by Gina Balibrera
The summer between high school and college I worked at a clothing boutique in San Francisco, taking polyester tube tops out of boxes, steaming them on hangers, and carrying them across the earthquake-dinted floorboards, which glowed golden in the midday-light, to the rounders for the shop’s wealthy patrons to admire. My boss, K-, lived in a studio above a flower shop and frequently aired her romantic woes.
A man was sad—for himself, maybe for someone else, maybe he had lost something, or someone—so he hired some workmen to erect a monument. He was not surprised when they came calling early one morning, while he was still in bed, but he was surprised when, with a practiced slash, the foreman opened his chest. “We build the monument inside,” the foreman said. “But who will see the monument?” the man protested. “It’s a monument for feeling, not for seeing,” the foreman replied.
by Ann Marie Thornburg
When I recently discovered the blog 50 Watts, I felt a jolt of excitement. The website is an exhaustive collection of book-related art and design. For someone who loves to think about the minds-eye landscapes of writers, and who also loves to get lost in the beautiful, wacky, colorful, and, above all, the inventive work of visual artists, this blog, curated by Will Schofield, is the ultimate feast. It is a lovely reminder of how the written and visual can work together. Neither plays a mere supporting role. Instead, each medium nourishes the other in a meaningful kind of give-and-take. I encourage you to visit 50 Watts and see which pieces tempt you the most!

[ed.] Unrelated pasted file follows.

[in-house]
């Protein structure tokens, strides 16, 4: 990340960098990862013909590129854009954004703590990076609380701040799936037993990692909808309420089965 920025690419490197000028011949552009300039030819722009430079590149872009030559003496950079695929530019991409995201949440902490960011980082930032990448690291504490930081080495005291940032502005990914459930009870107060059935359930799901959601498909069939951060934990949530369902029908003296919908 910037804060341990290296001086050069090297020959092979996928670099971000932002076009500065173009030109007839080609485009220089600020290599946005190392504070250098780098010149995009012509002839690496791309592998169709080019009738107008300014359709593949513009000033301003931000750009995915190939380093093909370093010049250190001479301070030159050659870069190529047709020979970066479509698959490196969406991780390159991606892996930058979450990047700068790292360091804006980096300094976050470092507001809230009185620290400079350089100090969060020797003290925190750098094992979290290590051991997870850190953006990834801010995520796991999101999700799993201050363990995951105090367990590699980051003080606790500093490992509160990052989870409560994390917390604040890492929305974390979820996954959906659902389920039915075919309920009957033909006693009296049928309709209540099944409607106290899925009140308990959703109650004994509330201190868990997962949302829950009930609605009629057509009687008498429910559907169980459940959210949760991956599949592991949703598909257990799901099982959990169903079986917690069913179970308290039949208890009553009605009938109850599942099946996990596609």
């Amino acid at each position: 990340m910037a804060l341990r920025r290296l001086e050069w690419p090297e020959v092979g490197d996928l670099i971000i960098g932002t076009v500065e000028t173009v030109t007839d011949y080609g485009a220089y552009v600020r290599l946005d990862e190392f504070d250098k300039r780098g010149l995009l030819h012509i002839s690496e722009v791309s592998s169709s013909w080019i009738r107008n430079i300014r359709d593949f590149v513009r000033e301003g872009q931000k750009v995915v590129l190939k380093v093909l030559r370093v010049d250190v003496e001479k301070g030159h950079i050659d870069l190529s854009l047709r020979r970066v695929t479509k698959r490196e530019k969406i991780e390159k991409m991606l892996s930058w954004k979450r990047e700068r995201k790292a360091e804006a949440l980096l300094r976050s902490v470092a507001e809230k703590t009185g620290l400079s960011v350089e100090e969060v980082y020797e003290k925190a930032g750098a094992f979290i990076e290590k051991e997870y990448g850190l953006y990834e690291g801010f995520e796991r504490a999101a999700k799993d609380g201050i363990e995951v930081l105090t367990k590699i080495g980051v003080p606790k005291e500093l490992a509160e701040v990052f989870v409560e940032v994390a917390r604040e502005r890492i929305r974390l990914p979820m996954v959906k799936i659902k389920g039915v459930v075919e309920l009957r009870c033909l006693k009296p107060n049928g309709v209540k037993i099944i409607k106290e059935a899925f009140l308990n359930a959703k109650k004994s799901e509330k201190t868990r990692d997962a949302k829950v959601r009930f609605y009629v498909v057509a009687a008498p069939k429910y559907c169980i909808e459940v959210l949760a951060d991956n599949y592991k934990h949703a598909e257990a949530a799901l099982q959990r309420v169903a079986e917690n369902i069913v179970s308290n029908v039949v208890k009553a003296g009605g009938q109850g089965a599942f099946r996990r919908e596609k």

fiction by Julia Gibson
It was the third dry year. There had been a stream once, made of snowmelt from the mountains to the north, but even the snow had been sparse the winter our coyote mother met our dad, a dog who had his own concerns. When he stopped showing up, it wasn’t because he didn’t want to, Mam said. His obligations conflicted.
That spring it only rained a time or two, and the sage covering the hills went brittle as Mam swelled with more of us than she could sustain. When the stream became a mudpath, she dug down to the damp. After a time, though, she could dig no deeper. So, coyote to the bone, she did without.
Little water made little milk. At first there were five of us wailing mewlers, but if too many latched on, the milk ran out before anyone was satisfied. Then we all were crying, and Mam worried we’d be found by somebody bent on bringing coyote numbers down to none. One after another, three pups departed for the Beyond, and then it was only Luz and me, and there was barely enough.
by Marshall Walker Lee
As opposed to wit, which is often just pedantic cruelty, more ingenious than funny, rarely instructive or heartening, Aphorism is, historically, a manly form, laconic, from the Spartan polis of Laconia. Spartan men were said to hold the rhetoricians and the poets in disdain; the Laconians valued bravery, austerity, and, as anyone who’s seen 300 knows, a direct and very un-pedantic sort of cruelty. The first “Laconisms” come from accounts of the Battle of Thermopylae, the bloody contest that pitted a small band Greeks and Spartans against a superior Persian force. Grotesque, frightening, often hilarious, these early Laconisms make the battle out to be a bloody lark. My favorite: when a Persian envoy sent to Sparta asks for a tribute of “some soil and water,” the Spartans throw him down a well; “Dig it out yourself,” they say.